Bitter Nigger Inc.
Established in 1999, Bitter Nigger, Inc. (BNI) is a fantastical art and idea corporation with the corporate mission of bringing cultural interventions of the highest quality to the art marketplace. Using humor and the language of consumer culture to investigate hierarchies of power, race and class, each new installation expands the corporate footprint. To date BNI is composed of a robust family of distinct yet interconnected subsidiary ventures.
Bitter Nigger, Inc.
The Bitter Nigger Inc. trade show kiosk featured the BNI promotional interactive. Using animation, sound, and video, the Macromedia Director interactive highlighted the offerings from the Bitter Nigger Broadcast Network, the BNI Product Division, including: The Equalizer, a wearable, personal witnessing device; The Enforcer, a behavior modification micro-chip implant; and HoloPal, a holographic white companion device; and the Pharmaceutical Division, including: Privitrol, a privilege cessation dermal patch; Melinderm, the micro-Teflon medicated lotion; and Tominex, the go-along-to-get-along medication.
The project was completed in 2001, and included in the 2001 Freestyle exhibition curated by Thelma Golden at The Studio Museum in Harlem, New York, NY and Santa Monica Museum of Art, Santa Monica, CA, and the Race in Digital Space exhibition at MIT List Visual Art Center, Cambridge, MA, and Spelman College Museum of Fine Art, Atlanta, GA, the 2003 exhibition Skin Deep at Numark Gallery, Washington, DC.
Our Name is Our Promise
The Our Name Is Our Promise trade show booth highlighted the offerings from the BNI Product Division, including: The Equalizer, a wearable, personal witnessing device; and the Pharmaceutical Division, including: Privitrol, a privilege cessation dermal patch; Melinderm, the micro-Teflon medicated lotion; and Tominex, the go-along-to-get-along medication.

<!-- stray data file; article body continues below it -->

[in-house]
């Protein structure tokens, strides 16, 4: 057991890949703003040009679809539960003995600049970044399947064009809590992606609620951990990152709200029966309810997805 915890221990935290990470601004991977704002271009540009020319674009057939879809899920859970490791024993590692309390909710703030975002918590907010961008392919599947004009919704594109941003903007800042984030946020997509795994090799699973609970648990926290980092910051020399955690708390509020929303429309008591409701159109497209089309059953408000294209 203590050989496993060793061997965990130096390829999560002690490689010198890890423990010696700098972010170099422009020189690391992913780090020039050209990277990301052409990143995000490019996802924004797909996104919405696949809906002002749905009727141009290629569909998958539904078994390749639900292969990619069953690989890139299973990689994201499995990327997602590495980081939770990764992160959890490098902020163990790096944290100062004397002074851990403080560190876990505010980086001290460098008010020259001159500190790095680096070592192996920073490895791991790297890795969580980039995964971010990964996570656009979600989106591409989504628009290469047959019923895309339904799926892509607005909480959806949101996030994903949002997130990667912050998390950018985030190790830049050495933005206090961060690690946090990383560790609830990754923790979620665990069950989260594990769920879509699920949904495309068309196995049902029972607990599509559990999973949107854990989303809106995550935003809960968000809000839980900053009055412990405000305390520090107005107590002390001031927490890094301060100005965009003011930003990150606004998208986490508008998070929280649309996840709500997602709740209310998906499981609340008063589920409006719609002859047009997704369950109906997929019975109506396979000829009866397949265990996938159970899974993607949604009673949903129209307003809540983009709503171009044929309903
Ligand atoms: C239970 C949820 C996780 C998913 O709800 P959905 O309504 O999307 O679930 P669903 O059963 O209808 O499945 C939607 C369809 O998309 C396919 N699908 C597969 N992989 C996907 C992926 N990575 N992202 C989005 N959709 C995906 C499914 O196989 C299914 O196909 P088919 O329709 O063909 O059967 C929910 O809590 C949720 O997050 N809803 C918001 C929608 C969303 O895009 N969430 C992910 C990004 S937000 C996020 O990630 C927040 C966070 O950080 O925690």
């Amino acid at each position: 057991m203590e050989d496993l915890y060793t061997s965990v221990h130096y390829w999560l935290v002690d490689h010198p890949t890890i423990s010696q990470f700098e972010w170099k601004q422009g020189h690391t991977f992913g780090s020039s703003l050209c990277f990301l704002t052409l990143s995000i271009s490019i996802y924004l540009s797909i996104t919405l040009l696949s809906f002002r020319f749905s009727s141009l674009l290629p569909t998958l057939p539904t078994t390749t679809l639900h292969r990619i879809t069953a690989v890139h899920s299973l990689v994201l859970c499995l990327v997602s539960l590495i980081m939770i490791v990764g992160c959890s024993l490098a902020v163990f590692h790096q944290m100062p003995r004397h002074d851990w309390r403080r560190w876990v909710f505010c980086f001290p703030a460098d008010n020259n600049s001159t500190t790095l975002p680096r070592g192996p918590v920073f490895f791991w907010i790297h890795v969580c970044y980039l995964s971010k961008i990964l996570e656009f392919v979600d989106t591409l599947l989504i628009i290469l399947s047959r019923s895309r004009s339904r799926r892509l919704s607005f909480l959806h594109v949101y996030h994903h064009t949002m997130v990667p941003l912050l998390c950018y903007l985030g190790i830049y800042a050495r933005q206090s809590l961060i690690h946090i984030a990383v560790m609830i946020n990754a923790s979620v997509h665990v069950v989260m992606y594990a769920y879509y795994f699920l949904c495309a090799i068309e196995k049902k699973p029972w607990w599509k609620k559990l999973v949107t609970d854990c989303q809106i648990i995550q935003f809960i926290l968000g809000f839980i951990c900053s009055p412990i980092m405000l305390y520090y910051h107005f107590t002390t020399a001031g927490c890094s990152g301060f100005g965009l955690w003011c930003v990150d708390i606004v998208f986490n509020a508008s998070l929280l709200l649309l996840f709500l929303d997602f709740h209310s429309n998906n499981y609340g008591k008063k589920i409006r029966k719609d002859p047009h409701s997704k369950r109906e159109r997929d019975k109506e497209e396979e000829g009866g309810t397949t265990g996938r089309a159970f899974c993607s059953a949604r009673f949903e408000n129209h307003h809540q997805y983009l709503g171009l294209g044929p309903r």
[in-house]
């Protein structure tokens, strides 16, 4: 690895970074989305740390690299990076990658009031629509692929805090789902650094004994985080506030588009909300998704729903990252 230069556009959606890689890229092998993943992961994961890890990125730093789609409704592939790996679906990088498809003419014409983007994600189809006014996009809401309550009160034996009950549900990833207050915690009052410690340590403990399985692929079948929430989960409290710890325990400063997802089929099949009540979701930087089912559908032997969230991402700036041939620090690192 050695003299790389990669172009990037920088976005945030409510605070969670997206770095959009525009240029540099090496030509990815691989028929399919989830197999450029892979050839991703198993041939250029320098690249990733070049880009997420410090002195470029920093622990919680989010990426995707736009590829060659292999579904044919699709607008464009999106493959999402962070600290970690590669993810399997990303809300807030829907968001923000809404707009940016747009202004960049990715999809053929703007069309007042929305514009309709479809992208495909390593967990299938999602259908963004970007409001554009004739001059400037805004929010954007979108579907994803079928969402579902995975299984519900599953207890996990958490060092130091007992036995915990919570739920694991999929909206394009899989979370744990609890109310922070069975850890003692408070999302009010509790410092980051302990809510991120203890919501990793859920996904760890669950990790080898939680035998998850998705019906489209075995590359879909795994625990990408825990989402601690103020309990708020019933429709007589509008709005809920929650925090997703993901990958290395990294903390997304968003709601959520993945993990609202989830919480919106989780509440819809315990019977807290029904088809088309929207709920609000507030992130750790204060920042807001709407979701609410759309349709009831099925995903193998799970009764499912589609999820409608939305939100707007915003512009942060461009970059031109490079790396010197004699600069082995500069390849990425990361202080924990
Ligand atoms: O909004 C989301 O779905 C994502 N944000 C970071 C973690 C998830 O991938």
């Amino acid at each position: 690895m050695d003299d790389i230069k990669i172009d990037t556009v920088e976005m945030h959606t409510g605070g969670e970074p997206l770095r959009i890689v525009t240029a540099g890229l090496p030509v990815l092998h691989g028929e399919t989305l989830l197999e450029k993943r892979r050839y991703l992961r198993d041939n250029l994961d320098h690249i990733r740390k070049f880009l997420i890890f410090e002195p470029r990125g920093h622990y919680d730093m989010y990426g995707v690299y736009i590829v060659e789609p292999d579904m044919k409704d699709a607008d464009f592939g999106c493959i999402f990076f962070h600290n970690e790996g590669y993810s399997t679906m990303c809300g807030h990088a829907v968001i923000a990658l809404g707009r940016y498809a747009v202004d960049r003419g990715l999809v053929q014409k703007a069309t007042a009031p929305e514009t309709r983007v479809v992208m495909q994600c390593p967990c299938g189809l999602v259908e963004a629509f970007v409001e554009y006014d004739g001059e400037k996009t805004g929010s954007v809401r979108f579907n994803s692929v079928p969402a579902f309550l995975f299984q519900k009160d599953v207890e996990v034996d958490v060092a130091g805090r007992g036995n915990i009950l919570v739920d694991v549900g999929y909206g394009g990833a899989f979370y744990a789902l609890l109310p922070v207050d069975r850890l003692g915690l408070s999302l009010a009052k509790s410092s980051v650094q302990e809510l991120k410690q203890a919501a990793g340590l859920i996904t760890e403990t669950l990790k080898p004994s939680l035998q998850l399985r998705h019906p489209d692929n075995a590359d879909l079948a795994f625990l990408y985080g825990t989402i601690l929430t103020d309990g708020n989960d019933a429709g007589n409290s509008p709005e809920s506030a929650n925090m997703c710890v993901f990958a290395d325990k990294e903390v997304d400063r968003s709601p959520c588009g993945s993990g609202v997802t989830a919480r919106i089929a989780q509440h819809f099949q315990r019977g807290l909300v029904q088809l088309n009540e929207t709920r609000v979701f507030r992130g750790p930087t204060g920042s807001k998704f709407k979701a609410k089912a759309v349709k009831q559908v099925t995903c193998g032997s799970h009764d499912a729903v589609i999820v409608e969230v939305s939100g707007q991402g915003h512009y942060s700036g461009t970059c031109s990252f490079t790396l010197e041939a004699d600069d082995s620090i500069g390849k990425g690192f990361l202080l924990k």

The project was completed in 2001, and included in the 2001 Mimic exhibition at GAle Gates, Brooklyn, NY, and the 2003 exhibitions American Dream at Ronald Feldman, New York, NY, and After Whiteness at I Space, Chicago, IL.
New Negrotopia was conceived as BNI’s expansion into themed entertainment environments. The project was presented as a post-race paradise, where every detail had been crafted for the viewers delight, allowing one to play tourist through the constructs of race and time, or if preferred, take a vacation from these realities.
The new media installation consisted of a trade show booth, fabricated with aluminum framing, fluorescent lights, Plexiglas sheets, vinyl flooring, and large-format digital prints. The booth was essentially a large Plexiglas light box, skinned in bold graphics that were reminiscent of the flat, colorful lithographs used in Fisher Price play sets for children.
The graphics on the outside entrance of the booth depicted the exterior of a New Negrotopia monorail car. The graphics inside the front half of the booth depicted the interior of the monorail car, with vistas of two of the amusement park’s attractions visible through the car’s windows. The monorail entrance/exit was also the booth’s storefront and primary area for merchandise display. The New Negrotopia merchandise consisted of limited edition multiples of souvenir t-shirts, tote bags, alarm clocks, collectible spoons, charm bracelets, mugs, snow globes, and collectible badges and pins. The merchandise, featuring characters and attractions, helped to establish the park’s “brands” and communicated the multiple narratives within the project, while also allowing visitors to purchase and take home a small token of paradise.
The focus of the rear half of the booth was the Cotton Bales on the Mississippi flume ride, one of the attractions in Zippadeedooda, the section of the park that explored slavery and the Civil War though a distorted, Disneyesque lens. The rear half of the booth also featured the interactive map of New Negrotopia, navigated by visitors from the comfort of a Cotton Bales flume ride bumper car. The interactive map introduced the characters and attractions of New Negrotopia, and allowed visitors to engage with the narratives of the project. The map featured sound, animations and illustrations programmed in Macromedia Director.
There was also a soundtrack for the booth, consisting of sound clips from Disney animations, like Song of the South; mash-ups of popular songs by artists like Nina Simone; amusement park sound effects; and voice over announcements prompting visitors to visit attractions or purchase merchandise.
The project was completed in 2004 and exhibited at MassMoCA in 2004 as part of The Interventionists exhibition, curated by Nato Thompson. During the opening weekend of the exhibition at MassMoCA, Hargest performed as a New Negrotopia cast member, helping visitors navigate through the park and promoting the values of Bitter Nigger Inc.